No tour of Israel is complete without a visit to Yad VeShem. Make sure that your group leader requests that Yad VeShem is included in your itinerary.

The Dead Sea: Fast Facts

The following Dead Sea facts are provided by Dead Sea Divers.

Heath Johnson of Paris, Texas laughs at the sensation of floating in the Dead Sea. (Photo: ©2015 Craig Dunning)

Heath Johnson of Paris, Texas laughs at the sensation of floating in the Dead Sea. (Photo: ©2015 Craig Dunning)

• It is famous for being the lowest location (lake) on the planet (420 meters below sea level; at the present).

• The saltiest body of water on Earth.

• Located in the deepest part of the Syrian-African Great Rift Valley.

• The Dead Sea is the terminal lake of River Jordan.

• The Dead Sea comprises 2 basins: the northern basin is the deepest (713 meters below sea level) whereas the southern basin is very shallow.

• Known also by the names: Tongue lake and the Salt Sea.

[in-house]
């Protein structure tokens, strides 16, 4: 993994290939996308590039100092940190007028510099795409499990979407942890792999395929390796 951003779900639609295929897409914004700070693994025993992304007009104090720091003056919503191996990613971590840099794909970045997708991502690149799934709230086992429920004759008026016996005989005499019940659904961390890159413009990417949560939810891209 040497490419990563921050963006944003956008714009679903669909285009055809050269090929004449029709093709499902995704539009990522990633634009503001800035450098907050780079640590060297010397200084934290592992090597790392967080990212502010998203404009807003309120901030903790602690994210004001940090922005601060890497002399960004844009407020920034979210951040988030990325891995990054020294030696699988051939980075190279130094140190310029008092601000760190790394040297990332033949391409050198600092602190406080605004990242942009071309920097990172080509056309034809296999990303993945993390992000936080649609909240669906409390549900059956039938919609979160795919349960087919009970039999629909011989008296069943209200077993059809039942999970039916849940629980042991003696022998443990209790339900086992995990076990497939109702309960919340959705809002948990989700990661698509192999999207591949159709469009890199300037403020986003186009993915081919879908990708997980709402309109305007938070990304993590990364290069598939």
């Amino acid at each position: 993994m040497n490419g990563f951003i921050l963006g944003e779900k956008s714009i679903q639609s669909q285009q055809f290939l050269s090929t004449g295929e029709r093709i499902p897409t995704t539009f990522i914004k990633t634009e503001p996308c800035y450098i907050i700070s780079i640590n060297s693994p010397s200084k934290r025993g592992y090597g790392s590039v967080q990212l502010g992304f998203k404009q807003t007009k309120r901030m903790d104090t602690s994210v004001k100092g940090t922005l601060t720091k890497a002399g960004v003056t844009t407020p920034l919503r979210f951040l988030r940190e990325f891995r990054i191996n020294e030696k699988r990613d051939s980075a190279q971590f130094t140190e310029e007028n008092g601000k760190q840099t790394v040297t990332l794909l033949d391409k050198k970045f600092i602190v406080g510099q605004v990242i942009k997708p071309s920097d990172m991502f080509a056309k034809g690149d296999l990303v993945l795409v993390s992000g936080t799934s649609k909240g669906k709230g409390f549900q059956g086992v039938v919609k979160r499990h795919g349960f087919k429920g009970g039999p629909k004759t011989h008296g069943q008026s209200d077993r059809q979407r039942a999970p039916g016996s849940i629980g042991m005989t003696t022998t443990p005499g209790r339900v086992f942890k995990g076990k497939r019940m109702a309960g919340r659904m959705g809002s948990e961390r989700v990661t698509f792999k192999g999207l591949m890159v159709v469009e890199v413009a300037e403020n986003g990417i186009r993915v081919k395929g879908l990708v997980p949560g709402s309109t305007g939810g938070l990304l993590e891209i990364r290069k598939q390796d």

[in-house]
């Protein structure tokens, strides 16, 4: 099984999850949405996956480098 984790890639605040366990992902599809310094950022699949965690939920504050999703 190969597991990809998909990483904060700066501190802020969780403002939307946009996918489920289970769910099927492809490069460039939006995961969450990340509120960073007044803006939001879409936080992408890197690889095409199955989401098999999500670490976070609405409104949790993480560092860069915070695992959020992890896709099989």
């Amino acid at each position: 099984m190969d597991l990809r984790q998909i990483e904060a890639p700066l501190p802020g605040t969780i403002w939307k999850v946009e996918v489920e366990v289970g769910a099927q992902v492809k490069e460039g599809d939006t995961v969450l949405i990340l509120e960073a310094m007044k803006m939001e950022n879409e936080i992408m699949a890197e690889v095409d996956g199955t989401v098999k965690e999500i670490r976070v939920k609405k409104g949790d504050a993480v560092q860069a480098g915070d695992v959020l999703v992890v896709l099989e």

• The Dead Sea level withdraws ,on average, 1 meter per year.

• Concentration of salts is up to 10 times higher than sea water, 34% compared to 3.5% in the sea /ocean.

• In addition to the salt, the Dead Sea water contains chlorine, bromine, sodium, potassium and magnesium providing many healing qualities.

• In the past, nobody believed that life could exist in the Dead Sea. Today we know for fact that Halophilic bacterium and algae lives in this tough environment.

• The curative properties of the Dead Sea have been recognized since the days of Herod the Great over 2000 years ago.

• The Dead Sea is 80 kilometres (50 miles) long, approximately 14 kilometres (9 miles) wide. The northern and larger part is very deep, reaching at one point a depth of 430m (1320 feet). The southern bay is, on the contrary, very shallow, averaging hardly a depth of 4m (13 feet).

• Although sparsely populated and serenely quiet now, the Dead Sea area is believed to have been home to five Biblical cities: Sodom, Gomorrah, Adman, Zebouin and Zoar.